This identity card from the Polish General Government belonged to Irena Niwelinska, born in 1926 in Lvov. Dina Sheres used the card to assume a false identity after escaping from the Lvov ghetto.
Living a False Identity
Identity card from the Polish General Government belonging to Irena Niwelinska, born in 1926 in Lvov. Dina Sheres used the card to assume a false identity after escaping from the Lvov ghetto.
Life in Occupied Poland
Dina Sheres was born in 1924 and lived with her family in Lvov. When the Soviets invaded Eastern Poland, her family feared exile in Siberia and moved to the Nazi-occupied part of the country. When the German army invaded the East, the Sheres family moved back to Lvov. They were forced to live in a ghetto where Dina and her sister worked in a clothing factory. In 1942, Dina’s father bought identity papers for his children from poor Poles who were approximately the same age.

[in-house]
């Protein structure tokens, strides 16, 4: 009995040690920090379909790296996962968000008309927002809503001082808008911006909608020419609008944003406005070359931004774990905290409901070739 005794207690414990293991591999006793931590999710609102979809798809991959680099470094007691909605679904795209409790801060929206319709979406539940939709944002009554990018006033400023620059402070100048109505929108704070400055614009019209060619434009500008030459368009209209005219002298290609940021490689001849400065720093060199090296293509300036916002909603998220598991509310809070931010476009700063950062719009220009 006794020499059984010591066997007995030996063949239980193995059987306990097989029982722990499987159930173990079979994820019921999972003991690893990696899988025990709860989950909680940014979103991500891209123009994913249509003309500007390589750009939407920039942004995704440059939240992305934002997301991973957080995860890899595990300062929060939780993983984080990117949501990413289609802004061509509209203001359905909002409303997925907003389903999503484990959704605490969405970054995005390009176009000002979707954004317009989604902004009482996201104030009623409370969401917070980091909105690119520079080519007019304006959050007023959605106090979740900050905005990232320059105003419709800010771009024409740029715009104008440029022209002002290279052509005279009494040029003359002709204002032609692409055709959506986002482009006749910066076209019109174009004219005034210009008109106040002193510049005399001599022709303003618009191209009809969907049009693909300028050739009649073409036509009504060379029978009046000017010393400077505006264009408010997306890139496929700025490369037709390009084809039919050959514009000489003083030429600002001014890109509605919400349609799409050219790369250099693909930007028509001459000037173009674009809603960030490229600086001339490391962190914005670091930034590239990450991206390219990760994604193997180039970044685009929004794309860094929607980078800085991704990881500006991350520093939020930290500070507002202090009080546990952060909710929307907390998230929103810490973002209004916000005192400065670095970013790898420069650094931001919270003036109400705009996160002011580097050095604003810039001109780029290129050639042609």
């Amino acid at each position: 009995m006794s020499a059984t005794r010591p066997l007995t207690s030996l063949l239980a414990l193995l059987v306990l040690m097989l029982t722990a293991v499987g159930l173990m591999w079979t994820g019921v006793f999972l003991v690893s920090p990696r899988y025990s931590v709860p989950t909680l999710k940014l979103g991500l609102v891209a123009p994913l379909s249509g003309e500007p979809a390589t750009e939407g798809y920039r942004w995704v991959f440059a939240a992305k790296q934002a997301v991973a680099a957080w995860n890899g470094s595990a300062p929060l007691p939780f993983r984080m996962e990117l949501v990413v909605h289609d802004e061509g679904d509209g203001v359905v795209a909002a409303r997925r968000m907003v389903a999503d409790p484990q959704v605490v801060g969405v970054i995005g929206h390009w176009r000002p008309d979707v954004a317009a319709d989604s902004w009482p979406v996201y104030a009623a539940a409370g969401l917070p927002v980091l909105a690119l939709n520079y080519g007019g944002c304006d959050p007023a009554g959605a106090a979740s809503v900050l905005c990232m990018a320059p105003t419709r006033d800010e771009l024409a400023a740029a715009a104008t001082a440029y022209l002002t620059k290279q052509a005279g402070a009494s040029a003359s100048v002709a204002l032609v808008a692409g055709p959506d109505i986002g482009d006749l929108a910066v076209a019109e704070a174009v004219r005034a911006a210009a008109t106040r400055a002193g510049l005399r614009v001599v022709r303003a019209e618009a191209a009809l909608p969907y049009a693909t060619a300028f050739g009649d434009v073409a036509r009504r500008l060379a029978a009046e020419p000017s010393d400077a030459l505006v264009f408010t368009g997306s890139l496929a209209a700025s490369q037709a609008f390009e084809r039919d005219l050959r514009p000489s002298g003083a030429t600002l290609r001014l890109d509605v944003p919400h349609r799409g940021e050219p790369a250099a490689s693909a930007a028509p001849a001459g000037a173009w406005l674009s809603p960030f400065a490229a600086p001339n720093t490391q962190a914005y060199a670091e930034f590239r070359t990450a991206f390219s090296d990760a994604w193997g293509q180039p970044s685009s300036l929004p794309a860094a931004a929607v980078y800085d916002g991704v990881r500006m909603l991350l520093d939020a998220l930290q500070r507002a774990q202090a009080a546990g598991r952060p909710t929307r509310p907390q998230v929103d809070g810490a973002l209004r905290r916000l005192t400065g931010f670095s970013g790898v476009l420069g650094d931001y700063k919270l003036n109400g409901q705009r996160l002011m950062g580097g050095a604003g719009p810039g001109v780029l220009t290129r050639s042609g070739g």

Surviving while Living in Hiding
Dina escaped the ghetto and boarded a train to Warsaw. On the way there, a man informed her that the Gestapo would verify the passengers’ identities before arriving in the city. The man lived in a neighbouring village and offered for her to live in his home and work. Months later, the Gestapo searched Dina’s room while she was absent and demanded that she report to the authorities the following day. Dina fled for Warsaw and found work as a maid. She stayed there until the Polish uprising of August 1944. Dina’s parents, her brother and sister were all killed in the Holocaust.
After liberation, Dina went to Lodz, Vienna, Austria, and then Italy. She met her future husband who had family in Canada, and they were able to immigrate.
Dina Sheres donated this document to the Montreal Holocaust Museum in 2004.
This project is part of the implementation of the Plan culturel numérique du Québec.